Thanks.
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    (Original post by Satine)
    I'm currently an AS student, planning on going on to study music, and beginning to think about where I'm going to apply. I just don't know whether music college or university is a better option for me.

    I want to specialise in performance, I know that much. Eventually I'd ideally like to do a year-long post-PGCE opera course and then start trying to make a living out of performance. I'm also very interested in building on my knowledge of vocal physiology (and possibly teaching privately if Plan A doesn't work out) and I wonder if a college might be the best place to learn both of these things. However, will I be un-employable if both of these things fall through and I don't have a university degree?

    I'm also a singer, and I heard that this means I'd be unlikely to be accepted first time into a music college since I won't be vocally experienced enough to cope with the course. But I've suffered vocal damage in the last year and consequently I'm going to be taking a year out anyway before I apply anywhere - I want to have an absolutely solid technique back before I audition for colleges OR universities. I'm not sure how much difference a year will make to whether they'll take me, though - any experiences?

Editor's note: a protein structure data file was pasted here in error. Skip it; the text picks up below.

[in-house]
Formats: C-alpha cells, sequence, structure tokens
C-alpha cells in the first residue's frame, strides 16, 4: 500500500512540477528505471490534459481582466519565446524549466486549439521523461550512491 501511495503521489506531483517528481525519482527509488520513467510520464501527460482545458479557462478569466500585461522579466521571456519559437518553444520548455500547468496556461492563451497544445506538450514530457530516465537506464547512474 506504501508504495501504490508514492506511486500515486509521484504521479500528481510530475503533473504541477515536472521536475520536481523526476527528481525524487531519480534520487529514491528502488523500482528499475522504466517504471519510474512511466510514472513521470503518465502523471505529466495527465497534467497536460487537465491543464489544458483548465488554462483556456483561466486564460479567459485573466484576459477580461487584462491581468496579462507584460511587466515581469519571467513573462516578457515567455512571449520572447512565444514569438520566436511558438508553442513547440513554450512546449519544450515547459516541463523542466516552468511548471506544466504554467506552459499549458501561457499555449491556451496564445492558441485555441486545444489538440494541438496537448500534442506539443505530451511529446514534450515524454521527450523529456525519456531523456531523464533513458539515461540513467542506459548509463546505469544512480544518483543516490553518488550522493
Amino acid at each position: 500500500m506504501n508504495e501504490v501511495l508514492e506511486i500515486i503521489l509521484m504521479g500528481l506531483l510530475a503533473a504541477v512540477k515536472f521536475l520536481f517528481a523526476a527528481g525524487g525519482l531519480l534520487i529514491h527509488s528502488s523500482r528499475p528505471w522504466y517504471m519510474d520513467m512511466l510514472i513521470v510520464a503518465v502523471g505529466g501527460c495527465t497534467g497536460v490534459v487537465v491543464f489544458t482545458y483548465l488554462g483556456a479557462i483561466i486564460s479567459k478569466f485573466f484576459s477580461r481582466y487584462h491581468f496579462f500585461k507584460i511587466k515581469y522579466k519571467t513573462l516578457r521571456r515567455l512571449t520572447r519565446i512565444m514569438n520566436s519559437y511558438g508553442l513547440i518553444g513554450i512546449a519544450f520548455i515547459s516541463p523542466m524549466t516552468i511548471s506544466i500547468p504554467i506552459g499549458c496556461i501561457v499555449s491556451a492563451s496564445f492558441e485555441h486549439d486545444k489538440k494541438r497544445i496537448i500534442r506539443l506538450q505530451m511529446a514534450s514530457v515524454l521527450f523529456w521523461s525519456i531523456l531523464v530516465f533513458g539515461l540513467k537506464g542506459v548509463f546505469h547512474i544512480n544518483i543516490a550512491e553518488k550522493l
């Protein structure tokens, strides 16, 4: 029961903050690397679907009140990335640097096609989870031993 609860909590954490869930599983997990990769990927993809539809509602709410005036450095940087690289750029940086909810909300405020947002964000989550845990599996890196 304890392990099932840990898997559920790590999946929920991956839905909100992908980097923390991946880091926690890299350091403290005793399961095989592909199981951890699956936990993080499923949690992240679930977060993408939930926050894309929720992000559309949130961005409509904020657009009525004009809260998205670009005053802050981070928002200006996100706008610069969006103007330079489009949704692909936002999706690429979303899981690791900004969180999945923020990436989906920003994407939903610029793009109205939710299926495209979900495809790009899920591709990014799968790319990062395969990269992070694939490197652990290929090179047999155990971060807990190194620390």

The best-of-both-worlds option is of course to do a degree at one place and a PGCE at another, but I don't know if it's harder to get on to a PGCE in a college from a university, or the other way around. I don't really know who to ask for information about this since my school know nothing, and my singing teacher went through the system twenty years ago when you could come fresh out of an undergrad and go straight into performance (which I gather would be laughed at now) . Any advice would be much appreciated.